Files in the
backup_metadata_57directory retain the original file system hierarchy. For example, if
t1.frmwas located in the
my_schema1directory under the data directory, the server moves it to the
mysqldatabase, the server renames the
If this step fails, the server reverts all changes to the data directory. In this case, you should remove all redo log files, start your MySQL 5.7 server on the same data directory, and fix the cause of any errors. Then perform another slow shutdown of the 5.7 server and start the MySQL 8.0 server to try again.
After the MySQL 8.0 server starts successfully, execute mysql_upgrade:
mysql_upgrade -u root -p
mysql_upgrade examines all tables in all databases for incompatibilities with the current version of MySQL. It makes any remaining changes required in the
mysqlsystem database between MySQL 5.7 and MySQL 8.0, so that you can take advantage of new privileges or capabilities. mysql_upgrade also brings the Performance Schema,
sysschema objects up to date for MySQL 8.0.
Shut down and restart the MySQL server to ensure that any changes made to the system tables take effect. For example:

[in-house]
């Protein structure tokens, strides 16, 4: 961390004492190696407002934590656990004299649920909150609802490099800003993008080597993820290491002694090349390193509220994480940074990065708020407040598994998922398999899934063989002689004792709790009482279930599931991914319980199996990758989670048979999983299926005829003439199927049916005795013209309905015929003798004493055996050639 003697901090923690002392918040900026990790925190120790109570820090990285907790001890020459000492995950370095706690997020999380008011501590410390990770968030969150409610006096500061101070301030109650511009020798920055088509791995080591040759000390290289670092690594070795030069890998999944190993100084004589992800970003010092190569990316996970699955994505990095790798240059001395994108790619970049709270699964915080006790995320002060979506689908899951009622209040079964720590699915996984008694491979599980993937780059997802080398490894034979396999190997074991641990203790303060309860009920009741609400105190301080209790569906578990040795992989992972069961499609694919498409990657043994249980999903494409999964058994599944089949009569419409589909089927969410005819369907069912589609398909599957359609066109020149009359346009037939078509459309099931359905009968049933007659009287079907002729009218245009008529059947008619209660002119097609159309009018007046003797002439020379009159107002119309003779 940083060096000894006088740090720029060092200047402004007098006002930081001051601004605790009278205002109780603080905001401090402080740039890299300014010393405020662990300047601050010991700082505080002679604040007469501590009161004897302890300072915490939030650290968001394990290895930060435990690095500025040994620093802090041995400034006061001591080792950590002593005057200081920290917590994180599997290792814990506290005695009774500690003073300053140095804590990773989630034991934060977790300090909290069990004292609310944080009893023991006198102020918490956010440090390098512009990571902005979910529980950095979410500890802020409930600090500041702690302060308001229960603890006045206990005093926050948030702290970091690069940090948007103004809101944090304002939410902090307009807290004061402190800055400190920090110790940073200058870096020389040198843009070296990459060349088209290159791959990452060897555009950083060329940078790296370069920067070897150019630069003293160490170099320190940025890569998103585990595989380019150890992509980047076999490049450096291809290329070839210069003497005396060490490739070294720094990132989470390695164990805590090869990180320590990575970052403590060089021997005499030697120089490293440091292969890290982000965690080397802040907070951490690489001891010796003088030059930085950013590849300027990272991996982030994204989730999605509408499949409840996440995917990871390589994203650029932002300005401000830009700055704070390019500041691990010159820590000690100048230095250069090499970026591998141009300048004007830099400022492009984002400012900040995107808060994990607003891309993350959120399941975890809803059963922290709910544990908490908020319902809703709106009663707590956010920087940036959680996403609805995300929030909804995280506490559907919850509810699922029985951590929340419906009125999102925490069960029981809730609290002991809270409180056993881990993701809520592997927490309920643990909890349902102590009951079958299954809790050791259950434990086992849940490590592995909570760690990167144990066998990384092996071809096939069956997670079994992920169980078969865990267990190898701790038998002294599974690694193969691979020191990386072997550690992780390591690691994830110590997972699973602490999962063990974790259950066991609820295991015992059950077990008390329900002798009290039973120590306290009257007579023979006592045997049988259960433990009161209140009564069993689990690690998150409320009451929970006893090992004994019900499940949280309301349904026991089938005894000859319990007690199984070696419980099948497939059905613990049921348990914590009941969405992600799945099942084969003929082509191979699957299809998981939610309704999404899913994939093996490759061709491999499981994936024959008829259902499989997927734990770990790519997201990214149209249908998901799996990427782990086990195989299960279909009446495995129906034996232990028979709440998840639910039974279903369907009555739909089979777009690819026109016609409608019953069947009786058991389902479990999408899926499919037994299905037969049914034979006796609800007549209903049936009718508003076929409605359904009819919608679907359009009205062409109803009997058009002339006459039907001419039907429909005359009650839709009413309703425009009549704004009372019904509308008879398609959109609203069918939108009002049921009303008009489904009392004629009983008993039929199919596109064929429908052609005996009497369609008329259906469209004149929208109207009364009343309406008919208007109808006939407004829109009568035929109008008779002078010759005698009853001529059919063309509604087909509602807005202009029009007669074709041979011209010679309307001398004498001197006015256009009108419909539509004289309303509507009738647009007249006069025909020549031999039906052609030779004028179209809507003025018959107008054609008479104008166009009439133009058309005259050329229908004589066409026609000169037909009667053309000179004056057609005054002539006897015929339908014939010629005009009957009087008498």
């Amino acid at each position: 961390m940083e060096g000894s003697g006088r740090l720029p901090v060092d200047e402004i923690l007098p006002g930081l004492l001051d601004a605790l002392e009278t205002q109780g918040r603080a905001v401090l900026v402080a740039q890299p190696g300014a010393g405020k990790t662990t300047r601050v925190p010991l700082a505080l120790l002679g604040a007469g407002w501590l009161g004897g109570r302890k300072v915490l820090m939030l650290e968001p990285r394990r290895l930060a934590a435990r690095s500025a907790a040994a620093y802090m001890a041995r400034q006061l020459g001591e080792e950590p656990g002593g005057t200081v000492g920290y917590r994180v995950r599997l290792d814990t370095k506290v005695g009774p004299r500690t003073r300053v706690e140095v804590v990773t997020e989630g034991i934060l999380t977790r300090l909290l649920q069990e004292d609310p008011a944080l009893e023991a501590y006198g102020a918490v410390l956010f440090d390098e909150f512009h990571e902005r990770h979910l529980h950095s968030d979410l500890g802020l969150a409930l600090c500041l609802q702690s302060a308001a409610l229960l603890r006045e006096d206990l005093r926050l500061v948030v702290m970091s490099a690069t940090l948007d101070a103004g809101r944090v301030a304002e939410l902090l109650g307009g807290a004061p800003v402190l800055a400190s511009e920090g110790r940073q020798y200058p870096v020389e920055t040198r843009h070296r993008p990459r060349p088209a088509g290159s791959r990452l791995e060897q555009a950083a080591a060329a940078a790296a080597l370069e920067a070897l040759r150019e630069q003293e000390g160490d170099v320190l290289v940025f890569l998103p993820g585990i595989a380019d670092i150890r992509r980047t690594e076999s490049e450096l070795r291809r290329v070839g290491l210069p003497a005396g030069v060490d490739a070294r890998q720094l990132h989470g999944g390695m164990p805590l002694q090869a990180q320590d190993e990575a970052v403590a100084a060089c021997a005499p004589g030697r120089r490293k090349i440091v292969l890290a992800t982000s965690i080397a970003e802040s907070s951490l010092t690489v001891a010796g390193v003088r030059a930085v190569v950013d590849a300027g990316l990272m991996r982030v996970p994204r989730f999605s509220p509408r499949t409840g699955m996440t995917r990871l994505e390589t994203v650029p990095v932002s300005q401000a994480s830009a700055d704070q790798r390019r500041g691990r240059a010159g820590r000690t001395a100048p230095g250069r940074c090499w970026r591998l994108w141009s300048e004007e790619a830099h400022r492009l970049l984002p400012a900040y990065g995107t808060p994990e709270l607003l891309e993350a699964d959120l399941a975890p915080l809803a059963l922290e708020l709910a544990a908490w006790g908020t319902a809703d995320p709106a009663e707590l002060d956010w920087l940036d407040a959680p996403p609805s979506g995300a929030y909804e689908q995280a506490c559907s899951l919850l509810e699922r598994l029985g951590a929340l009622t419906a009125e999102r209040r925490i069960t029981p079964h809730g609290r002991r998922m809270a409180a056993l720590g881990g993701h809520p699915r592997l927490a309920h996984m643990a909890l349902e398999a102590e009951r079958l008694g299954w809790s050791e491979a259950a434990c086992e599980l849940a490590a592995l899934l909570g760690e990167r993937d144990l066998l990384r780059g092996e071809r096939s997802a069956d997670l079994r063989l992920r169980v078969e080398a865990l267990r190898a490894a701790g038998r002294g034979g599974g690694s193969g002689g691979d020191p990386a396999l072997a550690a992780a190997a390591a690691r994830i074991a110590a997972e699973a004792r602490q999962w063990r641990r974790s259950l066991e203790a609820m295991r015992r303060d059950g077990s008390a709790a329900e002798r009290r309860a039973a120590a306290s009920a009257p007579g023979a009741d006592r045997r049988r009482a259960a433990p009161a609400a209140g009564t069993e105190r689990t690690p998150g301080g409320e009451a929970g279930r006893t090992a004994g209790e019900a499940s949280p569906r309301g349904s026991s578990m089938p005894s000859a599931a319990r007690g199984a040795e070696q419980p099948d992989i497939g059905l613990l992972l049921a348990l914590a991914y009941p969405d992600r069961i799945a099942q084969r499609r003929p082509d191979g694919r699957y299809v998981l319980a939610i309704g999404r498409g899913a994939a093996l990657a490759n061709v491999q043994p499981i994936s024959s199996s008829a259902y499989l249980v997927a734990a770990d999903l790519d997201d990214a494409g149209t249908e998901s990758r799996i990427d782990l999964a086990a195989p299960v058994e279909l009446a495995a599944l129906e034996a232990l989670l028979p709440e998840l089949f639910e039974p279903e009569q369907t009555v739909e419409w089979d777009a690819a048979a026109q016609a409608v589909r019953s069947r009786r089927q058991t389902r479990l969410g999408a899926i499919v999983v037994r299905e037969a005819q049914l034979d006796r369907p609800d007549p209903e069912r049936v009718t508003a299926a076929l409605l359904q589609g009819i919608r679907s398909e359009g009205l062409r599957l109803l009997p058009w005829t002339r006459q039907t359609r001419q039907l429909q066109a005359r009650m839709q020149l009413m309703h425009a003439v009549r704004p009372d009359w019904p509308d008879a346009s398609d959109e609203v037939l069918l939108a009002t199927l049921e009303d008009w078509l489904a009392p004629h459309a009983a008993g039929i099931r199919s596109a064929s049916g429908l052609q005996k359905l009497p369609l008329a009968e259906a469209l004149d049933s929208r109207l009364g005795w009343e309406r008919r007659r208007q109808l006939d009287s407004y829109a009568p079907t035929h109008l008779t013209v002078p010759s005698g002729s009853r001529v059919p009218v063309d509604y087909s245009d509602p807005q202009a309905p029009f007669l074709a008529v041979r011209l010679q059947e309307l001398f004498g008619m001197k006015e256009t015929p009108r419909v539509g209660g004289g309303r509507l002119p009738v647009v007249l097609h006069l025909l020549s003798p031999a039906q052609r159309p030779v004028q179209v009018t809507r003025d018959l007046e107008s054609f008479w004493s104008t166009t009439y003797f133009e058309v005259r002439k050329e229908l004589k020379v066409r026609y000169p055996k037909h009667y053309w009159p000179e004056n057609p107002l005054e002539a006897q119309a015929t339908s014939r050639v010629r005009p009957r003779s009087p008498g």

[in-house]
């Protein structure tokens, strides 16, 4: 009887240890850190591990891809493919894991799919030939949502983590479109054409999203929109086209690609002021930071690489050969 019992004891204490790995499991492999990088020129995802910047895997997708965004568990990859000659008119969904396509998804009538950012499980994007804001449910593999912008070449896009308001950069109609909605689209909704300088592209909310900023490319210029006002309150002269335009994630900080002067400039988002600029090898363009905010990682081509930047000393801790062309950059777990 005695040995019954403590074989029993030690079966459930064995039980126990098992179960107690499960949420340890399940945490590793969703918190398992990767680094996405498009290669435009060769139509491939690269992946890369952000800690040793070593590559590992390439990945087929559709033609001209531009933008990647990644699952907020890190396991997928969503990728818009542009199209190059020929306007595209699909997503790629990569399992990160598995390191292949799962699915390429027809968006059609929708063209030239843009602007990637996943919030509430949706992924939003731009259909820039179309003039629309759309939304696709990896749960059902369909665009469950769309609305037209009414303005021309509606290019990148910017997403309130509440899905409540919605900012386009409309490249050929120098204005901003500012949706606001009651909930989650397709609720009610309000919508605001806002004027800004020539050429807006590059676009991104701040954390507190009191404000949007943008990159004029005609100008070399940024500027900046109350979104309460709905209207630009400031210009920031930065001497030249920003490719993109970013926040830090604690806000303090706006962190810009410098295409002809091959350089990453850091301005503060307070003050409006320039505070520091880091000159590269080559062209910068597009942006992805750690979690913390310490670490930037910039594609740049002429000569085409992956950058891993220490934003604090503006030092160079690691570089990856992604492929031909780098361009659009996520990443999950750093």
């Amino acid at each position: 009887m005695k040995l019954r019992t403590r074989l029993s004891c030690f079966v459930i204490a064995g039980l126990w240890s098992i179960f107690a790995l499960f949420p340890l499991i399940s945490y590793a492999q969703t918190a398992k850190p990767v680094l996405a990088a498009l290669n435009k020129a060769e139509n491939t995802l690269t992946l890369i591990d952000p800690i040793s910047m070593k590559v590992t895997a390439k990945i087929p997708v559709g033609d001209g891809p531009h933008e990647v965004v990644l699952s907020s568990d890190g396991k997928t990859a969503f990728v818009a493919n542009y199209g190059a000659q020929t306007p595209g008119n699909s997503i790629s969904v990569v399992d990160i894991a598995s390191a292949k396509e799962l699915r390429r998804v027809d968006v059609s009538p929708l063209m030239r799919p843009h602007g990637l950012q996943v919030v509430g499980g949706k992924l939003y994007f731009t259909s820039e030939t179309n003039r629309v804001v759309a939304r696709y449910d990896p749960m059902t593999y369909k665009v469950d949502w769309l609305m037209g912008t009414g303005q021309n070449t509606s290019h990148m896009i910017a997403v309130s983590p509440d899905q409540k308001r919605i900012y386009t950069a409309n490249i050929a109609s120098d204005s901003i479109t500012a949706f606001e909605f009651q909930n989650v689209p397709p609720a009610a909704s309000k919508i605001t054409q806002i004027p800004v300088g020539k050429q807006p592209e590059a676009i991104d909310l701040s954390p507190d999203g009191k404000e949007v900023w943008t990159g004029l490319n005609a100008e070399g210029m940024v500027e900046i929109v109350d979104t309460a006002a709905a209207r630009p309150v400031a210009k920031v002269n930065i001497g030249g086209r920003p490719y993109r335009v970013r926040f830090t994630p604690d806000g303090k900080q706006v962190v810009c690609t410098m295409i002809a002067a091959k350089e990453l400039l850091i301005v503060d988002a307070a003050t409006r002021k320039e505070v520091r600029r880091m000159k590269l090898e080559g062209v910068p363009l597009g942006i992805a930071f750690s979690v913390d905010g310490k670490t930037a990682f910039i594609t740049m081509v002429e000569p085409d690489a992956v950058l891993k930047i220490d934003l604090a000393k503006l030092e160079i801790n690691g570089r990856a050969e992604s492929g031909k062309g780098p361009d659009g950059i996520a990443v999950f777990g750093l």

mysqladmin -u root -p shutdown mysqld_safe --user=mysql --datadir=/path/to/existing-datadir
The first time you started the MySQL 8.0 server (in an earlier step), you may have noticed messages written to the error log regarding nonupgraded tables. If mysql_upgrade has been run successfully, there should be no such messages the second time you start the server.
If problems occur, such as that the new mysqld server does not start, verify that you do not have an old
my.cnffile from your previous installation. You can check this with the
--print-defaultsoption (for example, mysqld --print-defaults). If this command displays anything other than the program name, you have an active
my.cnffile that affects server or client operation.
If, after an upgrade, you experience problems with compiled client programs, such as
Commands out of syncor unexpected core dumps, you probably have used old header or library files when compiling your programs. In this case, check the date for your
libmysqlclient.alibrary to verify that they are from the new MySQL distribution. If not, recompile your programs with the new headers and libraries. Recompilation might also be necessary for programs compiled against the shared client library if the library major version number has changed (for example, from
If you have created a user-defined function (UDF) with a given name and upgrade MySQL to a version that implements a new built-in function with the same name, the UDF becomes inaccessible. To correct this, use
DROP FUNCTIONto drop the UDF, and then use
CREATE FUNCTIONto re-create the UDF with a different nonconflicting name. The same is true if the new version of MySQL implements a built-in function with the same name as an existing stored function. See Section 9.2.4, “Function Name Parsing and Resolution”, for the rules describing how the server interprets references to different kinds of functions.